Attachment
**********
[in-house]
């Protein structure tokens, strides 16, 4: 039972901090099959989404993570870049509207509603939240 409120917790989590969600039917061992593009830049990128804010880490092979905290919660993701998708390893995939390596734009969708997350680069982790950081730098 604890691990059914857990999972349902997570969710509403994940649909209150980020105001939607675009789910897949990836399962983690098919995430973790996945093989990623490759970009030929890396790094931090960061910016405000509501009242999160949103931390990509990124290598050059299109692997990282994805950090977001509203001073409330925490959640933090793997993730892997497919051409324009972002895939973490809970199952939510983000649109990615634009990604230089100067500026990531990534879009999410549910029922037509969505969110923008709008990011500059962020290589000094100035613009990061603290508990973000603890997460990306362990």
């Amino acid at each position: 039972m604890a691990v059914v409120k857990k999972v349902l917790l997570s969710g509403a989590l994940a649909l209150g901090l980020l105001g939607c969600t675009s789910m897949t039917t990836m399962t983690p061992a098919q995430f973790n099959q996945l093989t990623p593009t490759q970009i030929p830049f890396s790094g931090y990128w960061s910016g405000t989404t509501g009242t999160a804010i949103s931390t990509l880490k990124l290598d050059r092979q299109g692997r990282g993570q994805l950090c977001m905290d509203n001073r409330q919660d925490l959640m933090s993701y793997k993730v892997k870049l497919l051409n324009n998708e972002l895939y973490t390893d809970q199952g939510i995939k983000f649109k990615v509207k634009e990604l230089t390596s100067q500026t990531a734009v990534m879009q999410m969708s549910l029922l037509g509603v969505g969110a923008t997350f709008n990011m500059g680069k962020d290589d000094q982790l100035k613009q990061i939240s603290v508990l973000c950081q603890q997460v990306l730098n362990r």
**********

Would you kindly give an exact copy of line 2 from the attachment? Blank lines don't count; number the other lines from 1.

């Protein structure tokens, strides 16, 4: 039972901090099959989404993570870049509207509603939240 409120917790989590969600039917061992593009830049990128804010880490092979905290919660993701998708390893995939390596734009969708997350680069982790950081730098 604890691990059914857990999972349902997570969710509403994940649909209150980020105001939607675009789910897949990836399962983690098919995430973790996945093989990623490759970009030929890396790094931090960061910016405000509501009242999160949103931390990509990124290598050059299109692997990282994805950090977001509203001073409330925490959640933090793997993730892997497919051409324009972002895939973490809970199952939510983000649109990615634009990604230089100067500026990531990534879009999410549910029922037509969505969110923008709008990011500059962020290589000094100035613009990061603290508990973000603890997460990306362990």